In the GBDT model, SCA is significantly larger than SαSβ and SLD, indicating that CA has the greatest impact on the Uc prediction model. Meanwhile, non-negligible magnitudes for Sα and Sβ are observed, denoting a discernible impact of α and β on the GBDT model. While in other ML models, notably SVR and RF, trivial magnitudes of Sα and Sβ indicate their much lower influence on the model's efficacy. Moreover, the GBDT model exhibits significant values for both the Sα,CA and Sβ, CA, indicative of the pronounced effect of these pair interactions on the model's performance, whereas no interactive effect between the input variables is captured in SVR and RF. This indicates that GBDT is better at extracting interactive information from variables, facilitating the capture of complex, nonlinear relationships between the input variables and the output. As CA increases, α has the greatest influence on the model, followed by β, while LD has the least. This pattern reflects how changes in the CA can significantly affect the relative importance of different design parameters in predicting the Uc, which is crucial for optimizing the design of lateral inlet/outlet in hydraulic structures.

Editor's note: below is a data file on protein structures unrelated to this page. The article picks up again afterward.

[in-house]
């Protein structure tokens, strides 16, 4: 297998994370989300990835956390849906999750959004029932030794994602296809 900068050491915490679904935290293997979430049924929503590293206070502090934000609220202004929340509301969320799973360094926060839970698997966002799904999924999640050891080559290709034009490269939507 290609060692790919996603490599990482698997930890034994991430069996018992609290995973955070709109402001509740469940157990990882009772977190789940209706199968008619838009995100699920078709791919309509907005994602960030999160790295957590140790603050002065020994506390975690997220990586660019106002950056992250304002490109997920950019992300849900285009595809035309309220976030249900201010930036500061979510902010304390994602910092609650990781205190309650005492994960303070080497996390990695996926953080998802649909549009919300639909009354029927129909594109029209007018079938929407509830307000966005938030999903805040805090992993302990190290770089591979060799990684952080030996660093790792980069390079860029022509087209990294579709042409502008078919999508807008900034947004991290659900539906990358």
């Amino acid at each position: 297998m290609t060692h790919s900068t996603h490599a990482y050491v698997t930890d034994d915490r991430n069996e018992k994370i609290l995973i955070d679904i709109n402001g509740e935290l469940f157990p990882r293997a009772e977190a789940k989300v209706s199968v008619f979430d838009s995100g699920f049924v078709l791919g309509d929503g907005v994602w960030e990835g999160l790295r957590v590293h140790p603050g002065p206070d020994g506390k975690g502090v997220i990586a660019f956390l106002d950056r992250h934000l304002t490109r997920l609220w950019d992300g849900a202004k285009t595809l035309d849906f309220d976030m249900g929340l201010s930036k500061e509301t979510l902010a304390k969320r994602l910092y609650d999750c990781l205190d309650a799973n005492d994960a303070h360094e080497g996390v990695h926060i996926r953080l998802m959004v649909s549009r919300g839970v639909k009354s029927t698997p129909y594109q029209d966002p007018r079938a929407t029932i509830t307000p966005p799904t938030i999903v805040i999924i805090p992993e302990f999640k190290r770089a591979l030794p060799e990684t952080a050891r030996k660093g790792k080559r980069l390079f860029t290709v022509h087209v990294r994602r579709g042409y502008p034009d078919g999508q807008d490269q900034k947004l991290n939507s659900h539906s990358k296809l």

The SOBOL-GBDT-NSGA-II framework is used to identify the optimal Pareto front solutions for two different design scenarios, S1 and S2, aiming to minimize both Vm and Uc. The optimal condition in both S1 and S2 signified lower α, β, and CA with higher LD compared with the original case. This optimization approach can provide guidance for similar projects and help determine appropriate parameter ranges. The multi-objective optimization takes into account the mutual influences of both objectives. Through this framework, flow separation in the lateral inlet/outlet is significantly reduced. In S1, Uc is reduced by 33% while Vm increases by 16.7%, and in S2, Uc decreases by 18.5% with Vm remaining essentially unchanged. This effectively lowers the likelihood of resonance damage to the trash rack.

This research is supported by the National Nature Science Foundation of China (Grant Nos 52179060, 51909024, and 52209081).

Data cannot be made publicly available; readers should contact the corresponding author for details.

The authors declare there is no conflict.